Life Below Sea Level
The Netherlands is home to arguably one of the great cities in the world, Amsterdam. The city is home to many notable attractions like the coffee shops, the red light district, the iconic canals, and the unique Dutch architecture. If you have never been, I highly recommend you go. That is before the sea takes the city under water. Amsterdam and the Netherlands at large is facing a constant battle with the sea that surrounds it.
The problem of rising sea levels isn’t just limited to Amsterdam. Much of the Netherland coast lyes below sea level. Making the country especially vulnerable to rising sea levels. This includes Dutch cities like Rotterdam, which is the location of Europe’s largest and busiest port. Not to mention a major economic and political hub of the country.
By the end of the century sea levels along the Dutch coast are predicted to rise by around a meter. The Netherlands is already seeing an increase in rainfall and flooding. To make matters worse, the thousands of pumps that remove groundwater up and down the country are leaking due to the land sinking, a residual effect of the constant flooding.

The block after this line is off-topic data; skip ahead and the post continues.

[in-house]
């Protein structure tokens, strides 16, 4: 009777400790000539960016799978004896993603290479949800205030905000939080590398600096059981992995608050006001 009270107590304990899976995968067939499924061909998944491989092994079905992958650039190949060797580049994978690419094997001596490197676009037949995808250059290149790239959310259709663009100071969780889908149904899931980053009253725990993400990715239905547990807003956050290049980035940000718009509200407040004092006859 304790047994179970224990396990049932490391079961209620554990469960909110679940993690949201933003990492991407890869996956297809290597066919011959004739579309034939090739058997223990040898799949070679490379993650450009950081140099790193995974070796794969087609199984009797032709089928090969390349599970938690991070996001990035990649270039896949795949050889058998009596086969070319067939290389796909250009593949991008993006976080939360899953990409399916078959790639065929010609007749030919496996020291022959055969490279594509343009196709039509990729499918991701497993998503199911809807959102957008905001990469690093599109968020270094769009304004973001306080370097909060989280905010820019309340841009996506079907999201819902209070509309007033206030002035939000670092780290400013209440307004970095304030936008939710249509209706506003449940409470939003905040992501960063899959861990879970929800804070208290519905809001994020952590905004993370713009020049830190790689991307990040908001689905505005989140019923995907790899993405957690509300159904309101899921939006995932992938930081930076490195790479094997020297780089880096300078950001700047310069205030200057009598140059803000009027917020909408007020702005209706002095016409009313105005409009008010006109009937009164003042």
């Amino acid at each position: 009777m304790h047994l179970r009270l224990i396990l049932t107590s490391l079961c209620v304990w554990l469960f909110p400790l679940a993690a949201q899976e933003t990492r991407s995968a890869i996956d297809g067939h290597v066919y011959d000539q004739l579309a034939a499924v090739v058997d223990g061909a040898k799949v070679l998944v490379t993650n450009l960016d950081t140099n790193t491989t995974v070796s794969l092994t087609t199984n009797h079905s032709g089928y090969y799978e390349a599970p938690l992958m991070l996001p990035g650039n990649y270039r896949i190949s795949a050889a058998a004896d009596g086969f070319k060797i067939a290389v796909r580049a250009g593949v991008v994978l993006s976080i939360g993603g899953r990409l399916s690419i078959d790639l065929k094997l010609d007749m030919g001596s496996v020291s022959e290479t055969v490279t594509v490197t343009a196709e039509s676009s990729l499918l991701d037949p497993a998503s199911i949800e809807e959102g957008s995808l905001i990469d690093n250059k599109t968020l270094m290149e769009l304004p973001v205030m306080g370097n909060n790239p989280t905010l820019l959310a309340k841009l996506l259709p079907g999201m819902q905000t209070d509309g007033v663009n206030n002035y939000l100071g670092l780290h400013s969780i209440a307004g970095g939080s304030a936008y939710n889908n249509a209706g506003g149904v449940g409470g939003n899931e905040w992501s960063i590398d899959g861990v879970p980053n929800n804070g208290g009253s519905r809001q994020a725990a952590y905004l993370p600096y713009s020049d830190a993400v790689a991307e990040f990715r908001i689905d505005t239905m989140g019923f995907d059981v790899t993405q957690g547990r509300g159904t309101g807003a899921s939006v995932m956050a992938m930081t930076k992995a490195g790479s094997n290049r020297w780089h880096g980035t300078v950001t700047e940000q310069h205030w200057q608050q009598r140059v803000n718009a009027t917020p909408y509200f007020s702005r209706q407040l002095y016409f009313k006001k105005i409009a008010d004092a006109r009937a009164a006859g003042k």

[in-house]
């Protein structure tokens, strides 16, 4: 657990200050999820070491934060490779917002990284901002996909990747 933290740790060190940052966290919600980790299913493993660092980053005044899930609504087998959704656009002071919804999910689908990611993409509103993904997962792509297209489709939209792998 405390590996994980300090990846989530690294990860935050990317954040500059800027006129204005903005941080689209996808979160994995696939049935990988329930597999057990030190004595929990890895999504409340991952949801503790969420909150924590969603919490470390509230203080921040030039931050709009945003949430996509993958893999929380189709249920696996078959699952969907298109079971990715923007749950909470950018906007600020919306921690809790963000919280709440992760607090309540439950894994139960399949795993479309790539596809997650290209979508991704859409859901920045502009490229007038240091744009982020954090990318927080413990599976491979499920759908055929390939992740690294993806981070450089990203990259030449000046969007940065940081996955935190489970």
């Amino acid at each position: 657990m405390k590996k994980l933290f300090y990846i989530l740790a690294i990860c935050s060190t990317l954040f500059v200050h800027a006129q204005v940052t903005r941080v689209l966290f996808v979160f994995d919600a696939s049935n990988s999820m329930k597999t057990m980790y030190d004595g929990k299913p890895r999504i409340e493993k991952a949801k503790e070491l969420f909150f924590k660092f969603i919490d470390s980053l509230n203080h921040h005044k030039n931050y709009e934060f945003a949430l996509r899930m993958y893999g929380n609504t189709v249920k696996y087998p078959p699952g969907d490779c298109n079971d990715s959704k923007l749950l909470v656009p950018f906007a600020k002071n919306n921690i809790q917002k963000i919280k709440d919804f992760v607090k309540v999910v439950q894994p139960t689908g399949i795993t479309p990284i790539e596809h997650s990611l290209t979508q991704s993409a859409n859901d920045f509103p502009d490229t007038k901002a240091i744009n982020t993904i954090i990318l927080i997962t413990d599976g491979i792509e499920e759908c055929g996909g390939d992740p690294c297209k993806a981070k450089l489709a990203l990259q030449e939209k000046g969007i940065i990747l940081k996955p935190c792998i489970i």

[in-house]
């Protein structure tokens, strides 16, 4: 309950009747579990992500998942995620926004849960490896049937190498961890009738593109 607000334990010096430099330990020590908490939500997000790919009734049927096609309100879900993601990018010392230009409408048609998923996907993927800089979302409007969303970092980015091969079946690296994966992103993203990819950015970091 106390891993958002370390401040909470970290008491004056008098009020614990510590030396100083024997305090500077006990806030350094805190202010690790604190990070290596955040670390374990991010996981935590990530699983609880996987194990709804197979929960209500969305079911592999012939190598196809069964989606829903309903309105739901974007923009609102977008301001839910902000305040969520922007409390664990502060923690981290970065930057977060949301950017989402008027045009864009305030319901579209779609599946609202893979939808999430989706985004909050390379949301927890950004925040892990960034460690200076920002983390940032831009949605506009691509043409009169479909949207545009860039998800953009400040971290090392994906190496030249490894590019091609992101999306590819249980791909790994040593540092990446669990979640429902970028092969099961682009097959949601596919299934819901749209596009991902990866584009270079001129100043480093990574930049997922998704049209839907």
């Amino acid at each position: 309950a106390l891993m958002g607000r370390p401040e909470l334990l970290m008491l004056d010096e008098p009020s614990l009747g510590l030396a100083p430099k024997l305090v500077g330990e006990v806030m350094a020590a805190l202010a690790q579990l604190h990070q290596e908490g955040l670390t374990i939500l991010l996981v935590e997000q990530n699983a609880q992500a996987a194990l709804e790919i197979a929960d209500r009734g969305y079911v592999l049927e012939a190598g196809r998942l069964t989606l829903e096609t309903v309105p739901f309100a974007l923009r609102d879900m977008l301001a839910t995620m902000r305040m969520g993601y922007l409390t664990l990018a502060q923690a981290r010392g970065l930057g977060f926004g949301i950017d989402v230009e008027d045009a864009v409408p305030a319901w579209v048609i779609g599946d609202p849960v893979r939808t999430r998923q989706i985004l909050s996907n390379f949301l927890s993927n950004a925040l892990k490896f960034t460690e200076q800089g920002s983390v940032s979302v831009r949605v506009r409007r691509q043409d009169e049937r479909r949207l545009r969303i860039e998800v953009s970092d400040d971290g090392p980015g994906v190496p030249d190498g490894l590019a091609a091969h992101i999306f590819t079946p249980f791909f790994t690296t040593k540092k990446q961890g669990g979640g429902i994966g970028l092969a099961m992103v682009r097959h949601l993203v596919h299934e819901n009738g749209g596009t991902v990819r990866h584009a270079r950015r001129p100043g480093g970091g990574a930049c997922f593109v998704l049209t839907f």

These pressing environments have led to a shift in thinking by the Dutch in recent years. Instead of working against the water, why not re-engineer the city to work with it? Dutch engineers are embracing a new age of climate engineering. As climate change accelerates, Dutch scientist and engineers have been eagerly moving ahead with projects to counteract the rising tides. Making the European country a leader in climate engineering and sustainability.
An example of climate engineering by the Dutch can be found on its coastal city, Katwijk. Katwijk is a small village facing the North Sea whose beachfront has been transformed by an invisible dike. Between the beach and the town is a network of underlying dunes that are covered in vegetation, walking paths, and arching glass and grass doorways that spring from the sand.
The dikes design not only protects Katwijk but also provides a functional purpose. Beneath the dikes lyes a 650-car underground parking garage running along the flood-wall—reducing surface sprawl, and providing easy access for visiting beachgoers.
Now the Dutch have been at this for years. Back in 1997 the Dutch began operation of The Maeslantkering. Maeslantkering is a movable storm surge barrier spanning a canal that connects the river Rhine to the North Sea. The Maeslantkering acts as the final line of defense for Rotterdam against high levels of incoming seawater. It is one of largest moving structures on Earth weighting 6,800 tons.
The barrier is connected to a computer system that monitors weather and sea level data in real time. When a storm surge of 3 meters above normal sea level is anticipated in Rotterdam, the barrier is closed automatically. Protecting the city of Rotterdam and its port that lyes behind the barrier.